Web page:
Harvesting Vermicompost

Did you know that worm castings are the absolute best enriching material you can put in your soil around your plants and that harvesting vermicompost is easy to do?

This past spring I have personally found out how superior to synthetic fertilizers and other liquid fertilizers even a trowel full of soil with worm castings in it can be. Here’s more about my experience with composting worms and using the castings at http://www.plantsandgardeningtips.com/.

Although harvesting vermicompost or the nutrient filled soil or worm casting can be somewhat work intensive, it is  not difficult to do.

If you use a whole container or, as in my case,  the whole window box without dividing into sections for feeding the wigglers, it will take a little more work when it’s harvesting vermicompost time.

When removing the nutrient-filled soil from the container in order to replace it with new soil, I will have to be so careful about not removing the worms with it.  I want them to remain in the new soil which I will use for bedding.

When I feel I should be harvesting vermicompost because there is sufficient nutrient-rich super soil in the entire window box and I want to use it,

I begin by shining a strong light on one end of the box, and the worms will bury below the soil.

Then I skim the top of the soil with a trowel and transfer it to a plastic zip bag.

If I happen to pick up any worms in my trowel while I am harvesting vermicompost,  I fish out the worms with my fingers and throw them back into the window box where they are out of the way. Worms don’t like having a light shining on them, so they will immediately look for shelter in the soil.

As I continue harvesting vermicompost, I skim more and more soil off the top of the pile and gradually get to the point where I see the worms.

Once more I manually, with my fingers or with the trowel, pick up the worms and move them out of the way as I keep working my way down to the bottom of the window box.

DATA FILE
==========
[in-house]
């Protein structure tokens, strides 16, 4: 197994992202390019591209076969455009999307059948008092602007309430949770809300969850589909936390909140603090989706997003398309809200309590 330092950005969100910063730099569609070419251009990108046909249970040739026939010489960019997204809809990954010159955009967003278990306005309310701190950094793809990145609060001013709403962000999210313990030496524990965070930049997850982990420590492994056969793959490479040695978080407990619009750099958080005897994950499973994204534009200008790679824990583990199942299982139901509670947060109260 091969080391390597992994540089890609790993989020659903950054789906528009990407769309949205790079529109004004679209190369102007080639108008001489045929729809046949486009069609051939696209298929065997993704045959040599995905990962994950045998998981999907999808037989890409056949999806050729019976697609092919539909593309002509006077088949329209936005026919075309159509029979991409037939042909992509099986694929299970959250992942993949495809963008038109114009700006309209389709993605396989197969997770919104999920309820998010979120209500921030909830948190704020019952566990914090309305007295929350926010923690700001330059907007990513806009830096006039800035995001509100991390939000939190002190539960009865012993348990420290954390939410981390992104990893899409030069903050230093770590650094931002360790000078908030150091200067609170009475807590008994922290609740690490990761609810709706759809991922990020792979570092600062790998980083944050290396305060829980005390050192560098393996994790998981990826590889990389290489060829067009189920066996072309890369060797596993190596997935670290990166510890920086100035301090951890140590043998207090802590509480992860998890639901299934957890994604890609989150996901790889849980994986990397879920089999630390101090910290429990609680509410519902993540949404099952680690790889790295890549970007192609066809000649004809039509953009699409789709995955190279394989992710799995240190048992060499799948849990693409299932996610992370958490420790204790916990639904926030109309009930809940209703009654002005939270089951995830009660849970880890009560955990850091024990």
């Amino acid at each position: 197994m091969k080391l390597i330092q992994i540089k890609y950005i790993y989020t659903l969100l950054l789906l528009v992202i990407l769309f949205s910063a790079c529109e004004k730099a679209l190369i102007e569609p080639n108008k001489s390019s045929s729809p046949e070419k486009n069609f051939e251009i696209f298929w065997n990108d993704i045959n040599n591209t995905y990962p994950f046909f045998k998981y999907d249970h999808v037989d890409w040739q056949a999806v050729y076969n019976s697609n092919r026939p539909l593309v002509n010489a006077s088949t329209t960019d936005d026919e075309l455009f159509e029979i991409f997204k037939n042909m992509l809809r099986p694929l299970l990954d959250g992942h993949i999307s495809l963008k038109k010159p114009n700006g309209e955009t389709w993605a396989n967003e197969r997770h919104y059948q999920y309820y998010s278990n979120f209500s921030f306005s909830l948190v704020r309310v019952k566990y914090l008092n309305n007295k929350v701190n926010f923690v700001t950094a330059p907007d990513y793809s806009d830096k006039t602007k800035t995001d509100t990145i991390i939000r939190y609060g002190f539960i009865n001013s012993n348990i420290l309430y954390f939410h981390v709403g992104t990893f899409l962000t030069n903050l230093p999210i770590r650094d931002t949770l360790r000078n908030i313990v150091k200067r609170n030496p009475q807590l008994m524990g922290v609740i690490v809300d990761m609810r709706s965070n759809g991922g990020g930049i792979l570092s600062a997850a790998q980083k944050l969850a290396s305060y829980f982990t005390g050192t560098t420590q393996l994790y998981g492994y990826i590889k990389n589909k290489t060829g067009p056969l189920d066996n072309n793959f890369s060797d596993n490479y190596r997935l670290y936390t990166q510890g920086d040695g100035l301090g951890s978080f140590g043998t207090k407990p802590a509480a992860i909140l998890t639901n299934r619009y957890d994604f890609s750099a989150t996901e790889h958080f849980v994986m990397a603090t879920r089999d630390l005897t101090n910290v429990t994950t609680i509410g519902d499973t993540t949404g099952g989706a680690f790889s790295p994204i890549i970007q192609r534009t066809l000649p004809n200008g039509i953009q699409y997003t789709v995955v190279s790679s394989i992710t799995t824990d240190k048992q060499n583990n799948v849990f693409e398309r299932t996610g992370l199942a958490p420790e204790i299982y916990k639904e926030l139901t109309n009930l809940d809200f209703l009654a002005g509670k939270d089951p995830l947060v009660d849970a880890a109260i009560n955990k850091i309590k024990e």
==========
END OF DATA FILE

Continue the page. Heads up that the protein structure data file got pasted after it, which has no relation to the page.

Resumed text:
When there is no more nutrient-filled soil to be removed from that first side, I then fill up that corner with new soil, moisten it so the worms will feel at home, and bury food in the soil.

Then it’s time for harvesting vermicompost at the other end of the window box.

I go to the other end of the box, shine the light on this area and repeat the above procedure.

This time I will notice how some of the worms are slowly finding their way back to the new soil where I had put the food.

Little by little most of the worms will migrate to the new soil. Again when I happen to pick up worms with the soil in my trowel, this time the worm is placed in the new soil section. And when I get closer to the bottom, I will transfer the worms “en masse” with my trowel or my hands to the new soil section.

PS If I wait a few hours or even a day before harvesting vermicompost on the second side of the box, most of the worms will have migrated on their own to the side where there is food; in other words, the worms will have transferred to the new soil so there is less work for me when harvesting vermicompost on this second end of my window box.

When I have finished harvesting vermicompost from the second corner, I add some new soil and food to this end too. Sometimes I retransfer some worms back to the second end, sometimes I don’t bother.

Since I had been transferring the nutrient-filled soil from the box to a large ziplock bag which had originally held frozen berries, all I need do now is zip the bag and store this bag into another darker plastic bag to keep light away from it as I want the vermicompost to remain somewhat moist. I will be using all this compost for my balcony containers.

I hope this all makes sense to you. However, if you don’t like all that workwhenever it’s time for harvesting vermicompost, here’s a video that shows an easy way to tempt the worms into moving from one tray to another:

So the bottom line is to recognize your vermicompost; that is, you will know that the soil is ready for using when you can run your fingers through the soil and it feels like you’re running your fingers through coffee grains (not quite, but it’s close enough).

Also your soil should have a different smell — like when you’re walking through the woods just after a lovely light rain and you can smell the mulch. Believe me, it’s a special lovely smell you cannot forget.

The next post will deal with what to use for bedding for the wigglers when vermicomposting.

Meanwhile, enjoy your vermicompost. By the way, did you realize that even the big companies are starting to use vermicompost more and more as organic nourishment for the soil around their fruit trees or for growing their vegetables organically. It IS a faster way to get compost than by using the hot or cold composting method,and it is easier to mass produce.

So good luck with your vermicomposting.

On the next post I will discuss worm bedding material.

Happy gardening!

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